For the 2014-15 school year, The College of Idaho’s Registrar and Financial Aid departments have been working to optimize communication between students and the administration. And this winter, the two offices joined forces to officially launch the “Yote Stop,” a one-stop student services desk housed in Hendren Hall. The Yote Stop, located at the right-hand counter just past the Hendren front lobby (formerly the registrar’s counter), is open from 8 a.m. to 5 p.m., Monday through Friday.
Although films like Animal House and Revenge of the Nerds may perpetuate negative stereotypes about Greek Life, a College of Idaho fraternity has proven to be more than a group of party animals. C of I’s Theta Psi chapter of Delta Tau Delta—whose members are known around campus as “Delts”—recently was ranked as one of the top-ten Delt chapters in the nation for its 2014 work. The award is based on the academic achievement of fraternity members as well as their campus and community involvement.
The College of Idaho is pleased to offer two scholarship opportunities for the 2015-16 Academic year in honor of George V. Wolfe, the legendary professor who founded the C of I’s Department of Political Economy in 1946. Applications are now open for both scholarships. Students interested in applying for either or both awards must submit an application and a current transcript to the Office of Student Financial Services in Hendren Hall by noon Friday, March 6, 2015.
C of I Environmental Studies major Conner Jackson provides a first-hand account of a recent C of I study away class exploring coastal marine ecology in Florida. Click here for an accompanying photo gallery.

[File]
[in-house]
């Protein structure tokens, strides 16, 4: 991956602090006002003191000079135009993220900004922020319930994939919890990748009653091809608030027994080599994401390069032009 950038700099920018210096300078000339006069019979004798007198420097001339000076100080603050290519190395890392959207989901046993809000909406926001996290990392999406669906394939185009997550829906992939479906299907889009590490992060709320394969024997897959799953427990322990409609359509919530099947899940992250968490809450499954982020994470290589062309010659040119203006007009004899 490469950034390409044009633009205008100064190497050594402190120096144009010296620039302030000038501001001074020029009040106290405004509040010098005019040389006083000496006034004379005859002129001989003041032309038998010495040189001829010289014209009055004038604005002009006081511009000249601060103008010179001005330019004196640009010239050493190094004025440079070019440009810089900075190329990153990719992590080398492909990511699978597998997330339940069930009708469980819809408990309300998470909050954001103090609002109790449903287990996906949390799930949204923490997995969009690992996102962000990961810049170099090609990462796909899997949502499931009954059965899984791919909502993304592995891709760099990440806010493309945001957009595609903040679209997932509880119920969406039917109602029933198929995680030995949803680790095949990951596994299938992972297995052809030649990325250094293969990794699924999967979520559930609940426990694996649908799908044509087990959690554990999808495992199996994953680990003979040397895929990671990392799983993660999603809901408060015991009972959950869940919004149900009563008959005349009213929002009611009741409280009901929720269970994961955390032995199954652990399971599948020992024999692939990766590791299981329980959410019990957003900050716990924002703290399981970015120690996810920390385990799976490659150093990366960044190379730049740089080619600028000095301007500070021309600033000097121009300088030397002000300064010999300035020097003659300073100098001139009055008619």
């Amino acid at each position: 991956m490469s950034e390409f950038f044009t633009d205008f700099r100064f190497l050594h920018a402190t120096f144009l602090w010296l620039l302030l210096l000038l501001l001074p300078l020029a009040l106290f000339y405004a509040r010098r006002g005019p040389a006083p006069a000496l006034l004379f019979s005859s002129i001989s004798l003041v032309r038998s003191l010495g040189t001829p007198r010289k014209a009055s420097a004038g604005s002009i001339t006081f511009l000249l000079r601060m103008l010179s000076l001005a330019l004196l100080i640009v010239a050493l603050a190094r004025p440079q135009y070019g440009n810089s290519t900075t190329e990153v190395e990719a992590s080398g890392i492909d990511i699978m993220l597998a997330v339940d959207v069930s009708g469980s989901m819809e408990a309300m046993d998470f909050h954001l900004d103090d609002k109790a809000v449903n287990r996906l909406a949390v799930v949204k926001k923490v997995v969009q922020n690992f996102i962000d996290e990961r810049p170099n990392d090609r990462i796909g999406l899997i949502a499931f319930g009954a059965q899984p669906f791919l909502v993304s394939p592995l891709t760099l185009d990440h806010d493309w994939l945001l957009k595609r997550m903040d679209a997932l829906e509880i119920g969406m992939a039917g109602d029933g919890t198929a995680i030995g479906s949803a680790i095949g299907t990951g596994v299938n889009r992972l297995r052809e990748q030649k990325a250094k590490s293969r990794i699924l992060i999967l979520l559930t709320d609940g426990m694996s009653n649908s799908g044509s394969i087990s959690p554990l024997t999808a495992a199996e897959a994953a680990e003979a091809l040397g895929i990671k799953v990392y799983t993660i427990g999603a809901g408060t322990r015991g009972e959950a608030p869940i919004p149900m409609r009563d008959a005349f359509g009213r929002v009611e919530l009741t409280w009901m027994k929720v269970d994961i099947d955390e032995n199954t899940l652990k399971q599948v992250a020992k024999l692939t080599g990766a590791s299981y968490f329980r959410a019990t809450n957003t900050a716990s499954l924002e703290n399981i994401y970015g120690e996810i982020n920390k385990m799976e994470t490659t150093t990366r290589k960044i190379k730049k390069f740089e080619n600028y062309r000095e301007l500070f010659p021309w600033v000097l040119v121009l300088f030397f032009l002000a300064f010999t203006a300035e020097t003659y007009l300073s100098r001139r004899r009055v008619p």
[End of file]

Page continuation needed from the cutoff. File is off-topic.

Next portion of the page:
Valentine’s Day is all about snuggling up and celebrating the season of love. And this month, The College of Idaho will share its love with the local community by helping make blankets for sick and underprivileged children through a Project Linus blanket drive at the Karcher Mall in Nampa.
“The best blankets are the ones that are made with love,” said C of I student Allyson Sander. “And what better way to share your love with the world than by making a blanket for someone who needs a little security in their lives?”
The temperature hung around 25 degrees as Zoe Roberts and two other College of Idaho students stood for 12 hours in Times Square on New Year’s Eve, smashed like the cream filling in an Oreo. They had no food. They had no water. They couldn’t leave to go to the bathroom.
Survival mode kicked in.
The family standing next to them had brought food. When they were done eating, they freed up their hands by tossing the bags to the ground.
Shots were fired and punches thrown Thursday night as a massive brawl broke out inside the basement of Anderson Hall on The College of Idaho campus. It was a melee of students employing swords, baseball bats and fireball gloves to demolish one another.
Fortunately, no one suffered any injuries—unless you count hurt pride. That’s because the fighting took place within the world of Super Smash Bros., a popular Nintendo game.
On his second day in Northern Ireland, Lucas Morse found himself in a pub sipping on a dark pint of Guinness, standing alone, looking out of place.
So he introduced himself to a couple of guys in the pub. Guys who, it turns out, were boxers.
“The one guy looked like someone bit one of his ears off,” Morse said.
The conversation eventually turned to politics, and the boxers asked Morse his opinion on Margaret Thatcher, the controversial former prime minister of the United Kingdom. He tried to answer in the most neutral way possible. Tried to.